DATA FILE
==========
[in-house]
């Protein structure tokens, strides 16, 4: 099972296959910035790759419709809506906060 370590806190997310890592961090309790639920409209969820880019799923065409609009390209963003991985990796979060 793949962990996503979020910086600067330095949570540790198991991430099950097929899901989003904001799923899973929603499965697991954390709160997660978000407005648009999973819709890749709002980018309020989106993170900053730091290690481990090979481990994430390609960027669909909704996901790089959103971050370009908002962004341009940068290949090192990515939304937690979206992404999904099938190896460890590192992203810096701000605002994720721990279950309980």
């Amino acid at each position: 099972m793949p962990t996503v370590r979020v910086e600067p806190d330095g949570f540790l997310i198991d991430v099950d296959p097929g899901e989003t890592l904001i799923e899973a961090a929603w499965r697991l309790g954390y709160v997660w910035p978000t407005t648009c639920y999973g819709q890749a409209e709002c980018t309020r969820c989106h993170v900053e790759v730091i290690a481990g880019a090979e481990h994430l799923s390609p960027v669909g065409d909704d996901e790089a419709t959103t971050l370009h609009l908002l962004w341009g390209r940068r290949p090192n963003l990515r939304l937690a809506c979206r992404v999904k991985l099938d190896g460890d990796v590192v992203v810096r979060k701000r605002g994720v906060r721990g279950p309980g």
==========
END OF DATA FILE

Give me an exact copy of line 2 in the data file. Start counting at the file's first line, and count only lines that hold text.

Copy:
């Protein structure tokens, strides 16, 4: 099972296959910035790759419709809506906060 370590806190997310890592961090309790639920409209969820880019799923065409609009390209963003991985990796979060 793949962990996503979020910086600067330095949570540790198991991430099950097929899901989003904001799923899973929603499965697991954390709160997660978000407005648009999973819709890749709002980018309020989106993170900053730091290690481990090979481990994430390609960027669909909704996901790089959103971050370009908002962004341009940068290949090192990515939304937690979206992404999904099938190896460890590192992203810096701000605002994720721990279950309980």